An interview is not simply random set of questions thrown at an interviewee but in fact has its own lifecycle. A good designed interview goes through a set of structured phases with each phase focusing on different aspects such as knowledge on the topic, personality, behavioral traits, project, people skills, technical skills etc. It’s important for an interviewee to recognize these phases and understand the type of questions he/she must expect in each of these phases. This lifecycle is more relevant to a ‘Consulting-Based’ interviews, which are heavily ‘Project-Driven’. Though I have written this article from a business analyst interview perspective, these phases are very well applicable for any other role who works in a ‘Projectized’ environment. Figure 1 shows the different phases on a ‘Project-Driven’ job interview:
(A) OPENING QUESTIONS: Opening questions will be asked toward the beginning of an interview. These questions set the stage for more detailed discussions and have most profound impact in the decision making process. Generally, are subtle in nature but carry most weightage. Things like “Please tell me about yourself or please introduce yourself”. The goal of this phase is to acclimatize the interviewer as well as interviewee with each other, provides an opportunity to introduce each other, and is the suitable time for an interviewee to give a snapshot of his/her career, what is commonly known as ‘Elevator Talk’.
(B) PROJECT-BASED QUESTIONS: As a consultant most of the work we do is project-driven i.e. we are assigned a project with a definite start date and end date, we complete it and then move on to another project or another phase of the same project. So it becomes very obvious for anyone to ask “What was your most recent project all about?” or “Can you please tell me about your XYZ project?” I recommend to prepare a cheat sheet with the following things and use it to prepare of an interview. Oftentimes, despite working on a project, we may not be able to recollect the key information during the interview, especially for the projects we completed 2-3 years back. Preparing a cheat sheet will go a long way.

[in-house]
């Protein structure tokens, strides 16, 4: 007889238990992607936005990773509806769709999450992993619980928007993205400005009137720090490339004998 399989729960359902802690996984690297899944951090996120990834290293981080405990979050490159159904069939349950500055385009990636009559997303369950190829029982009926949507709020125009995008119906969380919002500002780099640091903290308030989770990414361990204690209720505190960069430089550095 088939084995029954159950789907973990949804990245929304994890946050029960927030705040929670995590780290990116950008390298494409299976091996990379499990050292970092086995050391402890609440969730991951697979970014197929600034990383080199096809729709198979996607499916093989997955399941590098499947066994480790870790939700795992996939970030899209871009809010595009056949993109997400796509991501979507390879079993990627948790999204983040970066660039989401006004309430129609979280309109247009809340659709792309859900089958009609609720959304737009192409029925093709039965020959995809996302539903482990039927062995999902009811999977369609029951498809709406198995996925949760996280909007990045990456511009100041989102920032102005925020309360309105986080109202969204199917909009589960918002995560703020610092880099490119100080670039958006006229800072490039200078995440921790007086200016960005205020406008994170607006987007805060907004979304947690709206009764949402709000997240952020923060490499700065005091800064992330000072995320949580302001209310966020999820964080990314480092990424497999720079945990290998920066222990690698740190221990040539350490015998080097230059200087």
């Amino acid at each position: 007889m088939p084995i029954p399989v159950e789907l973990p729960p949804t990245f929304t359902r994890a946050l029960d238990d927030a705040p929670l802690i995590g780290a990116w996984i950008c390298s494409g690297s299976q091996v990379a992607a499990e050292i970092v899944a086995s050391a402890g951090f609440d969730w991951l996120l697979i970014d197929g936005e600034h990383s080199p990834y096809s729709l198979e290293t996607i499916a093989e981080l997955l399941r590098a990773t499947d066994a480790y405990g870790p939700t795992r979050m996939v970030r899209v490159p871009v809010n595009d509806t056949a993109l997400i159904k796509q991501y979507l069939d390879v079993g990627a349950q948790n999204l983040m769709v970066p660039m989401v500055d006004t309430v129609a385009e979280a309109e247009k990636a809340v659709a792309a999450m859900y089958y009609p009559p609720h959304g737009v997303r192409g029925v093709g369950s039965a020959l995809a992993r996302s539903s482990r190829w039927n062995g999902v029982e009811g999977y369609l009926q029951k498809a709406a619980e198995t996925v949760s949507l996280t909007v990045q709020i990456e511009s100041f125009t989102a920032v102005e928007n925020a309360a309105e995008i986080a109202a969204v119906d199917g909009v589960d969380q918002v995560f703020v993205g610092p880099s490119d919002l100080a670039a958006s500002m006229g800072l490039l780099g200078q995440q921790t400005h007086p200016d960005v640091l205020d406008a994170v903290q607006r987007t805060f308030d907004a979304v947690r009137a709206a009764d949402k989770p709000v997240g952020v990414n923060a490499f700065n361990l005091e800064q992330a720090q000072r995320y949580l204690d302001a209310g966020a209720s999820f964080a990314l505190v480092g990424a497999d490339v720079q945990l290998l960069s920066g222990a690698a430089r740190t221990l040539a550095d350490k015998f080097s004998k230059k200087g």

(1) About the client, business domain, products/services sold by the client
(2) The business context that would help your interviewer understand the project
(3) Issues, painpoints faced by your client
(4) Business need behind the project (Key drivers to initiate the project)
(5) Scope of the project in terms of solution as well as key project milestones in terms of artifacts, deliverables, processes etc
(6) Business benefits realized from the project
(7) Your role and responsibilities on that project
(C) TECHNICAL: This phase of an interview is where an interviewee’s core knowledge on the subject, tools, technologies, artifacts, documentation etc is tested. The objective of an interviewer is to validate your knowledge on the subject. Since I am writing this article from the ‘Business Analysis’ perspective, you may expect questions such as below.
(1) What is BPMN 2.o?
(2) What is ‘Gap Analysis’?
(3) How do you write a ‘User Story’?
(4) What are the different ways to split an EPIC into small user stories?
(5) What is a pre-condition in a use case specification?
(D) BEHAVIOURAL: I personally believe that this is the most important phase since this is where your true character comes out. Since this phase focuses on your overall personality, behavioural traits, aptitude, sense of humor etc, there is no way you can truly prepare from any textbook or sample set of questions. It just doesn’t work that way. It’s how we have been groomed over the years. For example, in my very first interview of my career, I was asked “How would you have reacted if after reaching here (I had travelled 200 miles for that interview) you were notified that the interview is cancelled?”. At another instance, one of my candidate was asked “Why do you like your job?”. These are very subjective in nature and hence can’t be termed as right or wrong answers.
(E) CLOSING: As part of the closing phase, you may reinforce all your selling points and make closing remarks. Also, you may ask questions to your interviewer on the project, team structure, tools used, requirements processes, tentative project initiation date (if not yet initiated) or , if selected, what is the expected starting date etc. It will leave a good impression on the interviewer since you are already showing interest and eager to work with the project team.
Recognizing each of these phases and what type of questions to expect in each phase will alleviate lot of stress and anxiety. More importantly, it will give you great amount of confidence in answering your questions since you were already expecting them. This has really helped all my trainees and hopefully will help many others.
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